Q1. What do you mean by agriculture? (Agriculture – Class VIII)
Ans: Agriculture – (Class VIII) is the cultivation of land and breeding of animals and plants to provide food, fiber, medicinal plants and other products to sustain and enhance life. (Agriculture – Class VIII)
Q2. What is sericulture, pisciculture, viticulture, horticulture?
Ans: i) Sericulture Pisciculture:
Commercial rearing of silk worms. It may supplement the income of the farmer.
Breeding of fish in specially constructed tanks and ponds.
Cultivation of grapes.
Growing vegetables, flowers and fruits for commercial use.
Q3. Discuss about different types of economic activities.
Ans: This transformation from a plant to a finished product involves three types of economic activities. These are primary, secondary and tertiary activities.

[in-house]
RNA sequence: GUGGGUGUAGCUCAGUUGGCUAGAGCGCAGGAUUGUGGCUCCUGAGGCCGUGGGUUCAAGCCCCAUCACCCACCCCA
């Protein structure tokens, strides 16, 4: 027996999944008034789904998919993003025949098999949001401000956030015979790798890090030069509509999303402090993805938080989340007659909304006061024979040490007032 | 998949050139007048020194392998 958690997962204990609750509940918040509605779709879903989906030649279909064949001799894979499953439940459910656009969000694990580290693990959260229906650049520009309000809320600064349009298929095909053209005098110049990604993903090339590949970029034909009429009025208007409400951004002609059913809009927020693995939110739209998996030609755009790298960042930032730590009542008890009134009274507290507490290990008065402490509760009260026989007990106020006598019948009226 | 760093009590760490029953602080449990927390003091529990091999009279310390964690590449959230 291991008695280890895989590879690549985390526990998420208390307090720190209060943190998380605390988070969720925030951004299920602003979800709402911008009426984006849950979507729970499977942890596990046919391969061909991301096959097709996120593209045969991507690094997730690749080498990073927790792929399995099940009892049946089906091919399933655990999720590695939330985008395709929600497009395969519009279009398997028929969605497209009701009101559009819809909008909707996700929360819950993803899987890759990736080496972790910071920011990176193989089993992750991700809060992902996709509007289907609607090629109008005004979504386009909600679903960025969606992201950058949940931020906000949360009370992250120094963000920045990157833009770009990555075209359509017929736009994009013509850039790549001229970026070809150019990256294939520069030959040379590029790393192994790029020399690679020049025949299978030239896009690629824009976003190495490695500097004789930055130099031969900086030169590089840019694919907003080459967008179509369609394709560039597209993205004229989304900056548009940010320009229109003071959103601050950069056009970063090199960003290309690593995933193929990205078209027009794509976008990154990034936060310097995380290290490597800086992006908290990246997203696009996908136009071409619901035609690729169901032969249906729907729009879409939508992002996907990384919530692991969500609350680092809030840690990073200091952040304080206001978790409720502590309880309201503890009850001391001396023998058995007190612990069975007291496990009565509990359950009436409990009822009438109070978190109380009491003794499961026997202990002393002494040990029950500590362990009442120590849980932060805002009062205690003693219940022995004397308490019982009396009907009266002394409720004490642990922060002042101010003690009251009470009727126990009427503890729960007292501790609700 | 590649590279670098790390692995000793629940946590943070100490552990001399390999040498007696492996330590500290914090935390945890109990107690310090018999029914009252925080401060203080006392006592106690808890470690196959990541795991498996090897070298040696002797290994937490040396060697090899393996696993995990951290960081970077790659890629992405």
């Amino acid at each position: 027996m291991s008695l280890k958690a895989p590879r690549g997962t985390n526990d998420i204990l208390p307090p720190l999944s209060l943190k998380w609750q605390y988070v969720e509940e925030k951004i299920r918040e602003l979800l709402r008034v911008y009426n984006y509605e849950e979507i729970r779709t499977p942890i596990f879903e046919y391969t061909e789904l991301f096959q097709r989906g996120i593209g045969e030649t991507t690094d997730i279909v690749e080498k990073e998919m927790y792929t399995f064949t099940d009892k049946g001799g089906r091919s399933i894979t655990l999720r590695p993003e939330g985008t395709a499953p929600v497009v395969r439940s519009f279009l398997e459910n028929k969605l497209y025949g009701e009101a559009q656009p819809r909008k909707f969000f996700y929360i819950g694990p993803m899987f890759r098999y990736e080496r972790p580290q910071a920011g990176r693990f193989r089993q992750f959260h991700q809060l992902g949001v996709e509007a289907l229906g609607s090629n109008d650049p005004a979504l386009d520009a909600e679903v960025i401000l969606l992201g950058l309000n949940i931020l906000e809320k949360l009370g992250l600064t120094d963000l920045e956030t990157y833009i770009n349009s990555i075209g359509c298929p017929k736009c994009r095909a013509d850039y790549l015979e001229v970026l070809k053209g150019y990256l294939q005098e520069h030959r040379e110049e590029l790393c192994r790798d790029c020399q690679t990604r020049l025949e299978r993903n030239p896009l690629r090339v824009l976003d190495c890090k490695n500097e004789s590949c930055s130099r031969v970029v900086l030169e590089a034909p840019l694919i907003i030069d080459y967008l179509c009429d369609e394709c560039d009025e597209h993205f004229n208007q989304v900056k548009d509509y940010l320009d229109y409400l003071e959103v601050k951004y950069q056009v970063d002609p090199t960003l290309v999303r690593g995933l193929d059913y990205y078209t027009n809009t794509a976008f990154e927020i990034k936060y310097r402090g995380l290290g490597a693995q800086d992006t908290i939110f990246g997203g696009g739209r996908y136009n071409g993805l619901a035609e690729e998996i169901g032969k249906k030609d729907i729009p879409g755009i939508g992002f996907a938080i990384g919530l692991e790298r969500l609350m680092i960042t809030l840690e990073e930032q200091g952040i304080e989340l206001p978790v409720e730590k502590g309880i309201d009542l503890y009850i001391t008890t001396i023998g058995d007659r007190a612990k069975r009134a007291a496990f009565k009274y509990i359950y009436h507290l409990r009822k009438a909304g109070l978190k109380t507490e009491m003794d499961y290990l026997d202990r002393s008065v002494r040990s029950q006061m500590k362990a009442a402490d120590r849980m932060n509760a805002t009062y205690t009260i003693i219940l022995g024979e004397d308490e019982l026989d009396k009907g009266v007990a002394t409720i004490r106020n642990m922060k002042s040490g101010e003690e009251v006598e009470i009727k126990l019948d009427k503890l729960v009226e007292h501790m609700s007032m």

i) Primary activities:
It include all those connected with extraction and production of natural resources. Agriculture, fishing and gathering are good examples.
ii) Secondary activities:
These are concerned with the processing of these resources. Manufacturing of steel, baking of bread and weaving of cloth are examples of this activity.
iii) Tertiary activities:
These activities provide support to the primary and secondary sectors through services. Transport, trade, banking, insurance and advertising are examples of tertiary activities.
Q4. Discuss about different types of farming. (Agriculture – Class VIII)
Ans: Farming is practised in various ways across the world. Depending upon the geographical conditions, demand of produce, labour and level of technology, farming can be classified into two main types. These are-